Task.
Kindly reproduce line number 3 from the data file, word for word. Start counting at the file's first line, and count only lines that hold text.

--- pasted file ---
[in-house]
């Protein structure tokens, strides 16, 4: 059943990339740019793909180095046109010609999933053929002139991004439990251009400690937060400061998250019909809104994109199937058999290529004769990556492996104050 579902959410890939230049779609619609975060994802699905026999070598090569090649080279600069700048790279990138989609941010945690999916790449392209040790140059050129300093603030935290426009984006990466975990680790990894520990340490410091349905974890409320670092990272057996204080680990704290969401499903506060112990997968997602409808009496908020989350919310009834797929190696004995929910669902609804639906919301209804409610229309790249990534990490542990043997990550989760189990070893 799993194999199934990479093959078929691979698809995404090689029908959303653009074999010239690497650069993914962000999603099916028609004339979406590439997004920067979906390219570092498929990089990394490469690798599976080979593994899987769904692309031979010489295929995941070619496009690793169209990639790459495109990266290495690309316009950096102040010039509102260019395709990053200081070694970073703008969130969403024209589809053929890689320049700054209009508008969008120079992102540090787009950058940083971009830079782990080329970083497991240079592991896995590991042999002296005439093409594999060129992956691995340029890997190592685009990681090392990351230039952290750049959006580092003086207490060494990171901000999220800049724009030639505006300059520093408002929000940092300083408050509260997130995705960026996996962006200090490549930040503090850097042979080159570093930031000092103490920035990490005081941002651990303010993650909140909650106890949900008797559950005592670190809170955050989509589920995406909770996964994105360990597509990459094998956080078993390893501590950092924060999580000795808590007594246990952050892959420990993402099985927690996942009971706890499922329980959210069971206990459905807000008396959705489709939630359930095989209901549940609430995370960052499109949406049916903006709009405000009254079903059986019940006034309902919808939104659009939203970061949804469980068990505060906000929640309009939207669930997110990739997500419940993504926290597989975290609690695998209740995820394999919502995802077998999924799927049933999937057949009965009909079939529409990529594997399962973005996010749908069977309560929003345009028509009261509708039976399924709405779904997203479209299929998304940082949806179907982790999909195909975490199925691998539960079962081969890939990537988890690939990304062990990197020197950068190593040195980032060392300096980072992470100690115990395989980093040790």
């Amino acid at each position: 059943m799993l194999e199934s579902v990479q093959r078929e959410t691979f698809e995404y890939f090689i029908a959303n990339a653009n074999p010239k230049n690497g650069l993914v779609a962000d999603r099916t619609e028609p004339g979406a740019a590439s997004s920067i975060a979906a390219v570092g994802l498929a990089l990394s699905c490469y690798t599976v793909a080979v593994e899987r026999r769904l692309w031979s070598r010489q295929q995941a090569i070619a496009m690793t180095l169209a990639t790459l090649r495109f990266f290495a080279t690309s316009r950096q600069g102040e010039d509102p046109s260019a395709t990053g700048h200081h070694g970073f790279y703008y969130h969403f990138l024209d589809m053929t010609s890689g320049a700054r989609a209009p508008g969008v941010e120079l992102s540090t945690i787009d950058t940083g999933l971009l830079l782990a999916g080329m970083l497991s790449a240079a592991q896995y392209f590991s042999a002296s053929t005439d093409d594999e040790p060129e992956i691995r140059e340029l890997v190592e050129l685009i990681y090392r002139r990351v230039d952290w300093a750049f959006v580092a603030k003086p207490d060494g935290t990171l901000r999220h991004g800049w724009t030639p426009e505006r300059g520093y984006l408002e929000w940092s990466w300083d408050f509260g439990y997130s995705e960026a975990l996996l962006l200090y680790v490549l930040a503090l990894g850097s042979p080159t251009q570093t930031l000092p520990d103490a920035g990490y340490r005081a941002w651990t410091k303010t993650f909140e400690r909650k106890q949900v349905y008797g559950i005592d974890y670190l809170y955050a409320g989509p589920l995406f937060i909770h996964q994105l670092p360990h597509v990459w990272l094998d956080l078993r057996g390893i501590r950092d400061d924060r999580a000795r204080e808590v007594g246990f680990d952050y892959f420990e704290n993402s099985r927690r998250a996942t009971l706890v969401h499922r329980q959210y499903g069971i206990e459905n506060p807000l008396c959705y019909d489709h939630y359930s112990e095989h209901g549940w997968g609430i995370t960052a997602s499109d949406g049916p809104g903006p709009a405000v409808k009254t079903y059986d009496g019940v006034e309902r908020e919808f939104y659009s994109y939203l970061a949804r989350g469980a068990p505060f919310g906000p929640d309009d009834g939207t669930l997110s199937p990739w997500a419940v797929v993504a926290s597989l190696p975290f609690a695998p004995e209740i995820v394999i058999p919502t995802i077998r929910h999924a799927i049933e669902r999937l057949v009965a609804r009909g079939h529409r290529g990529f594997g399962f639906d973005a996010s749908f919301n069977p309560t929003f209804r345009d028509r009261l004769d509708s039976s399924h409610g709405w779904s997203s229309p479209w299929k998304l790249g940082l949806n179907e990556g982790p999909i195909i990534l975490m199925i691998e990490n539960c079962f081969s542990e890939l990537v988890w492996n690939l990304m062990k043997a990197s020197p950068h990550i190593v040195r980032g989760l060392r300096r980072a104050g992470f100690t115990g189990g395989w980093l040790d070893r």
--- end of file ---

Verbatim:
């Amino acid at each position: 059943m799993l194999e199934s579902v990479q093959r078929e959410t691979f698809e995404y890939f090689i029908a959303n990339a653009n074999p010239k230049n690497g650069l993914v779609a962000d999603r099916t619609e028609p004339g979406a740019a590439s997004s920067i975060a979906a390219v570092g994802l498929a990089l990394s699905c490469y690798t599976v793909a080979v593994e899987r026999r769904l692309w031979s070598r010489q295929q995941a090569i070619a496009m690793t180095l169209a990639t790459l090649r495109f990266f290495a080279t690309s316009r950096q600069g102040e010039d509102p046109s260019a395709t990053g700048h200081h070694g970073f790279y703008y969130h969403f990138l024209d589809m053929t010609s890689g320049a700054r989609a209009p508008g969008v941010e120079l992102s540090t945690i787009d950058t940083g999933l971009l830079l782990a999916g080329m970083l497991s790449a240079a592991q896995y392209f590991s042999a002296s053929t005439d093409d594999e040790p060129e992956i691995r140059e340029l890997v190592e050129l685009i990681y090392r002139r990351v230039d952290w300093a750049f959006v580092a603030k003086p207490d060494g935290t990171l901000r999220h991004g800049w724009t030639p426009e505006r300059g520093y984006l408002e929000w940092s990466w300083d408050f509260g439990y997130s995705e960026a975990l996996l962006l200090y680790v490549l930040a503090l990894g850097s042979p080159t251009q570093t930031l000092p520990d103490a920035g990490y340490r005081a941002w651990t410091k303010t993650f909140e400690r909650k106890q949900v349905y008797g559950i005592d974890y670190l809170y955050a409320g989509p589920l995406f937060i909770h996964q994105l670092p360990h597509v990459w990272l094998d956080l078993r057996g390893i501590r950092d400061d924060r999580a000795r204080e808590v007594g246990f680990d952050y892959f420990e704290n993402s099985r927690r998250a996942t009971l706890v969401h499922r329980q959210y499903g069971i206990e459905n506060p807000l008396c959705y019909d489709h939630y359930s112990e095989h209901g549940w997968g609430i995370t960052a997602s499109d949406g049916p809104g903006p709009a405000v409808k009254t079903y059986d009496g019940v006034e309902r908020e919808f939104y659009s994109y939203l970061a949804r989350g469980a068990p505060f919310g906000p929640d309009d009834g939207t669930l997110s199937p990739w997500a419940v797929v993504a926290s597989l190696p975290f609690a695998p004995e209740i995820v394999i058999p919502t995802i077998r929910h999924a799927i049933e669902r999937l057949v009965a609804r009909g079939h529409r290529g990529f594997g399962f639906d973005a996010s749908f919301n069977p309560t929003f209804r345009d028509r009261l004769d509708s039976s399924h409610g709405w779904s997203s229309p479209w299929k998304l790249g940082l949806n179907e990556g982790p999909i195909i990534l975490m199925i691998e990490n539960c079962f081969s542990e890939l990537v988890w492996n690939l990304m062990k043997a990197s020197p950068h990550i190593v040195r980032g989760l060392r300096r980072a104050g992470f100690t115990g189990g395989w980093l040790d070893r």